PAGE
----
“Got to admit that her take on local news is always a lot more interesting than mine,” Sean allowed.
“So it was an accident?” Lillian asked.
“Definitely.” Sean took a bite out of a large, jelly-filled pastry. “She must have been in a real hurry to get out of town. Had to be doing seventy when she took that curve out by the Erickson place.”
Bryce shook his head in solemn disapproval. “Everyone knows that’s a real bad curve.”
“The medics who pulled her out of the car said she was spittin’ mad when they got to her.” Sean swallowed the bite of pastry and reached for his coffee. “Kept saying something about how unfair it all was.”
On the night of the reception at the Eclipse Bay branch of the Bright Visions Gallery, Sullivan stood with Mitchell, a glass of champagne in his hand, and watched the large crowd ebb and flow around Lillian and her paintings. Warm pride flowed through him.
“Not like it was in Portland last week,” Mitchell observed. “Only press here is from the Journal. But, what the heck, Eclipse Bay isn’t exactly the art capital of the western world.”
“Portland was all about publicity and media coverage,” Sullivan reminded him. “It worked just like Octavia Brightwell said it would. It introduced Lillian to important collectors and the museum and gallery crowd. But this event is special for Eclipse Bay.”
“And they’re lovin’ it.” Mitchell grinned. “Look at ’em, all dressed up and swilling champagne. I doubt if a lot of these folks know much about art, but they’re sure having a good time.”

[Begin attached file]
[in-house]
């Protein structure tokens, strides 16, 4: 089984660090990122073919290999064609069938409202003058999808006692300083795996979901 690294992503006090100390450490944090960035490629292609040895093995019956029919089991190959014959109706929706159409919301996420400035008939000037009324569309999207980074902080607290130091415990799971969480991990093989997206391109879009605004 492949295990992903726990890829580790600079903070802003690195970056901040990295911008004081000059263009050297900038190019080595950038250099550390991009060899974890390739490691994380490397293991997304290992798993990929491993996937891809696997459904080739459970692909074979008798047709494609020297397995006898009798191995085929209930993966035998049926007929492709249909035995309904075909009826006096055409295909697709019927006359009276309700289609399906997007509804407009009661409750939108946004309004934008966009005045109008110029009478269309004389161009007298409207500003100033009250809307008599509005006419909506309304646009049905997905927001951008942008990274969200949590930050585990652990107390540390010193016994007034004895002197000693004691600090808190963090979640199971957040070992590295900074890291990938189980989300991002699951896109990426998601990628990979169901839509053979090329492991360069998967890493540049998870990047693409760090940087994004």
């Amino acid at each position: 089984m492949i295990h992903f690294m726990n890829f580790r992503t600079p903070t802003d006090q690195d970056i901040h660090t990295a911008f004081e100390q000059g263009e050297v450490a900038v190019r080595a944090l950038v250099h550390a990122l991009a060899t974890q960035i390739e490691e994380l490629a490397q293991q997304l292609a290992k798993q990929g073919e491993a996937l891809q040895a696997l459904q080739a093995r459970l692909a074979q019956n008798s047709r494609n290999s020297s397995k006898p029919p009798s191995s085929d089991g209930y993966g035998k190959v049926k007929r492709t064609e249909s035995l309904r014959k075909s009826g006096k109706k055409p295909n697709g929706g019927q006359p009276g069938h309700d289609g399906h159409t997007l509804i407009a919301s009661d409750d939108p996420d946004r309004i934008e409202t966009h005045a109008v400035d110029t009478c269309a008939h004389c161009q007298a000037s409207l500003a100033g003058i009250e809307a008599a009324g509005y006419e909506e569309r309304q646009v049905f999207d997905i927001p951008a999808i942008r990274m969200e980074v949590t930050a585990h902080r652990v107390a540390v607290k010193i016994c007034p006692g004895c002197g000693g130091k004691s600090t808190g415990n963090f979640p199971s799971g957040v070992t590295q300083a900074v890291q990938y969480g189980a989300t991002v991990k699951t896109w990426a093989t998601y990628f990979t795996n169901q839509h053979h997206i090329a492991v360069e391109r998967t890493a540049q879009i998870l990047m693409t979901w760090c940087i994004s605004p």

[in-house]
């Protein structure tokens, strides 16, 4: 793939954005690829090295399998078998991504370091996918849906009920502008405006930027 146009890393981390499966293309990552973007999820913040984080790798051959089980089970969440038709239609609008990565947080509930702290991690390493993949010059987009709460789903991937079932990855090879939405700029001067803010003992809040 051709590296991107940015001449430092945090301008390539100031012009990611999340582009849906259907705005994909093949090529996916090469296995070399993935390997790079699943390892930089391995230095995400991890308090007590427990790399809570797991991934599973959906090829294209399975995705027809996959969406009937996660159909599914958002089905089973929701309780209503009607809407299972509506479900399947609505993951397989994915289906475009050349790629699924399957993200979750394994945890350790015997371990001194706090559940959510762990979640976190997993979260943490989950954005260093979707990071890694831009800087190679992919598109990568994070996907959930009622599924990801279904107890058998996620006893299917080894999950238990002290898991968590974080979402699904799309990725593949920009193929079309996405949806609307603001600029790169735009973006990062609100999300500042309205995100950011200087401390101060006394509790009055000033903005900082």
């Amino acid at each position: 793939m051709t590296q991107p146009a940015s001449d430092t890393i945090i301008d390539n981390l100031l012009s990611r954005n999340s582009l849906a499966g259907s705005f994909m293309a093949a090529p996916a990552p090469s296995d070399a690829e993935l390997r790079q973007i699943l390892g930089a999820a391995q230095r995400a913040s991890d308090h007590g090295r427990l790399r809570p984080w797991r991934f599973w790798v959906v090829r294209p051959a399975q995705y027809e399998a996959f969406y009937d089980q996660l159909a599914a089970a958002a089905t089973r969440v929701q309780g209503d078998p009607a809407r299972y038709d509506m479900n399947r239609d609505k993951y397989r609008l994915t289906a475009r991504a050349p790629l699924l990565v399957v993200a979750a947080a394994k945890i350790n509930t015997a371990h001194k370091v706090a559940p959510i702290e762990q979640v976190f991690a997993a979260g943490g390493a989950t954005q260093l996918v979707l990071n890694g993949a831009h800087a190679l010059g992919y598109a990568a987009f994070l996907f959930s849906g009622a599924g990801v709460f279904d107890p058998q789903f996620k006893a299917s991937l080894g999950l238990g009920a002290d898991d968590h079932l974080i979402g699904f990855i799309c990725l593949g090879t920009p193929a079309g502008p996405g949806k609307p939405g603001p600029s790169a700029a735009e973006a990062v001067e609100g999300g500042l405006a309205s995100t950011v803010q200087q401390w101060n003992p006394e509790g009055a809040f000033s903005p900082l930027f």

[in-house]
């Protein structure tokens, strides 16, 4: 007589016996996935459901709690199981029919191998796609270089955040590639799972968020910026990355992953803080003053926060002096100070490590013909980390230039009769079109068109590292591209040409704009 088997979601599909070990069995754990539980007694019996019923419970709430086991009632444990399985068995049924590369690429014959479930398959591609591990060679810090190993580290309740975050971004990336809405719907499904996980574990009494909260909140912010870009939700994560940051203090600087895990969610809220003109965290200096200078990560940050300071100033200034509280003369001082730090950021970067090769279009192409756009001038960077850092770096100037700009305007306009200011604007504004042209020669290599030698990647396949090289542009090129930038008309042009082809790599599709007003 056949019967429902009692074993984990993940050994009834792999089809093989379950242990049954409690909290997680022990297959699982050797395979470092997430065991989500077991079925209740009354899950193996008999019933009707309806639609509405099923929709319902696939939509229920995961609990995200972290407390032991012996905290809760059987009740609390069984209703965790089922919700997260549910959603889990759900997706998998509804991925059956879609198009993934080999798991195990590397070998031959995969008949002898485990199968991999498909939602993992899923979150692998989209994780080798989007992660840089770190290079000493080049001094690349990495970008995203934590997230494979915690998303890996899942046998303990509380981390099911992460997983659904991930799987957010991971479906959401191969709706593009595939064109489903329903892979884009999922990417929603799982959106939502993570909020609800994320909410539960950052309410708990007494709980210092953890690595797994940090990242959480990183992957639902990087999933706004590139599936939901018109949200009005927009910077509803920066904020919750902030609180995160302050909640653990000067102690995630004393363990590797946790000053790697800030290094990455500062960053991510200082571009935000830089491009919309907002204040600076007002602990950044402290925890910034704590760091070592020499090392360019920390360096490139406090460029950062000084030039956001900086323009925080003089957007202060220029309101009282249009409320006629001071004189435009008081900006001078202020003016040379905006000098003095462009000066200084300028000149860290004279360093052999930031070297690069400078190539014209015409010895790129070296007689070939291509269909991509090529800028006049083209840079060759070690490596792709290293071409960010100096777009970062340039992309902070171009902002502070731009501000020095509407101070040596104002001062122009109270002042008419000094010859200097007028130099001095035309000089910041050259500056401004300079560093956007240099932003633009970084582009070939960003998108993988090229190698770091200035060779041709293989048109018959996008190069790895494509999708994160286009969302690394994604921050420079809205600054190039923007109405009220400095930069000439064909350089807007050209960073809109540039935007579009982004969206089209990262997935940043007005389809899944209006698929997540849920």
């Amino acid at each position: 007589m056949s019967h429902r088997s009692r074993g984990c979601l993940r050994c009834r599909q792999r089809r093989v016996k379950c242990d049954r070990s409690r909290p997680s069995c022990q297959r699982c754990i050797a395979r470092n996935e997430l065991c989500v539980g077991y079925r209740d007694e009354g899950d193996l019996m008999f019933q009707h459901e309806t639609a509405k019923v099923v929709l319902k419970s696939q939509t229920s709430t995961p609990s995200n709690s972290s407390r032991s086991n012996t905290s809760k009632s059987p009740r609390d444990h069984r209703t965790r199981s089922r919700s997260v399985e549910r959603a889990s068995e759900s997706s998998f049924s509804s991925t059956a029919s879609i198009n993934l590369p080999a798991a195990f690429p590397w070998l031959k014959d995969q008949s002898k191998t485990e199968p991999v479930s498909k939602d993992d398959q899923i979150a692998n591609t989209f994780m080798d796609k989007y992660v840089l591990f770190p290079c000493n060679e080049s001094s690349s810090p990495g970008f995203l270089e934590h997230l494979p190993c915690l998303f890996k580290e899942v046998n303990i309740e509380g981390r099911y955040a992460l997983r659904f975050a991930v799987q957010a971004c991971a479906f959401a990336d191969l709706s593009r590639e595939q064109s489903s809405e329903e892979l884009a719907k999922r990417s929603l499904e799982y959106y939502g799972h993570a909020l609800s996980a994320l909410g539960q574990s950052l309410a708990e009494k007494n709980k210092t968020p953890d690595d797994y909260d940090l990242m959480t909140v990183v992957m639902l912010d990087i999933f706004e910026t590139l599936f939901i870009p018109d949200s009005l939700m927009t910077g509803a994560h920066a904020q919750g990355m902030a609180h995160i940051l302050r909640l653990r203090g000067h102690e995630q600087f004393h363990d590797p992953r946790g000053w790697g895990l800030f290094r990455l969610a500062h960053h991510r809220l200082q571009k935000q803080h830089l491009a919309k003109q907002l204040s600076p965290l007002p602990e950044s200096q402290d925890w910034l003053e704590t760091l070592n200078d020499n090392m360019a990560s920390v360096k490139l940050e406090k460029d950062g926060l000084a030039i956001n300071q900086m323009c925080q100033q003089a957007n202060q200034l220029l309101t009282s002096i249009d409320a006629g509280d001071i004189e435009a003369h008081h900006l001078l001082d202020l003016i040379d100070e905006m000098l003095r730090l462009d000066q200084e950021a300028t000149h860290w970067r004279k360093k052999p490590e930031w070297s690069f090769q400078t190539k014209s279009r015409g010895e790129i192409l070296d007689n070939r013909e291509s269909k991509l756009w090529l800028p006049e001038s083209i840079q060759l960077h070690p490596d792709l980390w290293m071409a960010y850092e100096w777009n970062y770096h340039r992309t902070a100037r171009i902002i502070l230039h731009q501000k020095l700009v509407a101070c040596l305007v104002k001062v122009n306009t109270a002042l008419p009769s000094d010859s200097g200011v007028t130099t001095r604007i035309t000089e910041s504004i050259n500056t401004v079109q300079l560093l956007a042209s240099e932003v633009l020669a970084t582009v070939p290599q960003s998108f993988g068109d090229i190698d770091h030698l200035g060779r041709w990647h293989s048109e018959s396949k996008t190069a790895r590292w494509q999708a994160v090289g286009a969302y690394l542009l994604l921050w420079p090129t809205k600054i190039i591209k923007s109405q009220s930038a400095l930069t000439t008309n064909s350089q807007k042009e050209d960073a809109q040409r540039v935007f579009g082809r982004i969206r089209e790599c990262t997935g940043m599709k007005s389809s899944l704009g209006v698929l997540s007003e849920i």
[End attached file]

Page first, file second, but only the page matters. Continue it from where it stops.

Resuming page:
The throng that filled the gallery was composed largely of local townsfolk. Everyone from the Willis brothers to the strangely dressed group from Incandescent Body had turned out. Sullivan had a hunch that it wasn’t a keen interest in art that had brought so many of the residents of Eclipse Bay out on a wet night. The driving motivation for this crowd was its lively curiosity about Hartes and Madisons. Everyone knew that both families would be in town for the event and they were all well aware that Gabe and Lillian were engaged.
The free drinks and hors d’oeuvres were just icing on the cake as far as most folks were concerned tonight.
“Who would have thought that a Harte would turn out to be an artist?” Mitchell said.
“Who would have believed that anyone in your family could create a profitable business like Madison Commercial?”
“Gotta say that Octavia sure knows how to give a party.” Mitchell helped himself to a cheese canapé.
“First class all the way, too. Lot of people here tonight wouldn’t have noticed or cared if she had served cheap champagne and second-rate food. But she pulled out all the stops, same as she did for the Portland crowd.”
“Showing respect for the locals.” Sullivan nodded. “Very smart. Good public relations.”
“She’s a smart young woman. But she’s real, too, if you know what I mean. She didn’t put on this bash just for publicity purposes. She did it because she really wanted to show folks that she appreciates them as much as she does the Portland crowd.”